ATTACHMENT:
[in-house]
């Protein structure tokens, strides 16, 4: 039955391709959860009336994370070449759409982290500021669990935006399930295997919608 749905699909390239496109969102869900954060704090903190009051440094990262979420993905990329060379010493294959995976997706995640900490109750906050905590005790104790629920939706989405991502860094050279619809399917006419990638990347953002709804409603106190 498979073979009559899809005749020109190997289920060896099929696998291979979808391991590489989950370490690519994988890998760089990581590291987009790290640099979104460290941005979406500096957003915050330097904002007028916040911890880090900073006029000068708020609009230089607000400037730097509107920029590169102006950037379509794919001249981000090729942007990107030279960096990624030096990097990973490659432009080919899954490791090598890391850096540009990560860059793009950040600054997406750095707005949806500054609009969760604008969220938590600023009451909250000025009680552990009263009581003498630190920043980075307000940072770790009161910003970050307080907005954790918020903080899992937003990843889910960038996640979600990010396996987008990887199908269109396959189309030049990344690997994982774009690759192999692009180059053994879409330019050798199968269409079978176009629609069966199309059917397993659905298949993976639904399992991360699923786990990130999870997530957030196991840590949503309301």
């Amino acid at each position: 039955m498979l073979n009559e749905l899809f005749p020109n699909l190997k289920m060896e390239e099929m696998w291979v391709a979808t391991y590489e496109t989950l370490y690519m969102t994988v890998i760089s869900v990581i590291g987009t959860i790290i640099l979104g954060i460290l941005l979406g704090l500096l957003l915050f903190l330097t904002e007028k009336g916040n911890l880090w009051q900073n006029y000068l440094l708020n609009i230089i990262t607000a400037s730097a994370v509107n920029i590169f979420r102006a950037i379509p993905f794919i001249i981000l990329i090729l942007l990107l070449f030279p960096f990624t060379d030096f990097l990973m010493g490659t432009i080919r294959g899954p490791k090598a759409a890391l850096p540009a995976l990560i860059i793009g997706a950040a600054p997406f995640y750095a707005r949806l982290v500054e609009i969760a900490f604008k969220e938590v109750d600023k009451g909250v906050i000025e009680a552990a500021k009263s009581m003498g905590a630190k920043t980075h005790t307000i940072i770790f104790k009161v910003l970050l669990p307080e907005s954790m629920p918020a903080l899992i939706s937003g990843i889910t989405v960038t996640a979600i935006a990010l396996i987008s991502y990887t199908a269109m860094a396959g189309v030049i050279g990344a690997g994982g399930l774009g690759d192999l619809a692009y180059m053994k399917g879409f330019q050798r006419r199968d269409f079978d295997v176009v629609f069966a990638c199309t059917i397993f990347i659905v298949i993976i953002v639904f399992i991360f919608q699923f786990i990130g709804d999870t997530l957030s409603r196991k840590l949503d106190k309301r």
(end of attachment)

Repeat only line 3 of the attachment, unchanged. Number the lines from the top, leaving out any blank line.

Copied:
């Amino acid at each position: 039955m498979l073979n009559e749905l899809f005749p020109n699909l190997k289920m060896e390239e099929m696998w291979v391709a979808t391991y590489e496109t989950l370490y690519m969102t994988v890998i760089s869900v990581i590291g987009t959860i790290i640099l979104g954060i460290l941005l979406g704090l500096l957003l915050f903190l330097t904002e007028k009336g916040n911890l880090w009051q900073n006029y000068l440094l708020n609009i230089i990262t607000a400037s730097a994370v509107n920029i590169f979420r102006a950037i379509p993905f794919i001249i981000l990329i090729l942007l990107l070449f030279p960096f990624t060379d030096f990097l990973m010493g490659t432009i080919r294959g899954p490791k090598a759409a890391l850096p540009a995976l990560i860059i793009g997706a950040a600054p997406f995640y750095a707005r949806l982290v500054e609009i969760a900490f604008k969220e938590v109750d600023k009451g909250v906050i000025e009680a552990a500021k009263s009581m003498g905590a630190k920043t980075h005790t307000i940072i770790f104790k009161v910003l970050l669990p307080e907005s954790m629920p918020a903080l899992i939706s937003g990843i889910t989405v960038t996640a979600i935006a990010l396996i987008s991502y990887t199908a269109m860094a396959g189309v030049i050279g990344a690997g994982g399930l774009g690759d192999l619809a692009y180059m053994k399917g879409f330019q050798r006419r199968d269409f079978d295997v176009v629609f069966a990638c199309t059917i397993f990347i659905v298949i993976i953002v639904f399992i991360f919608q699923f786990i990130g709804d999870t997530l957030s409603r196991k840590l949503d106190k309301r």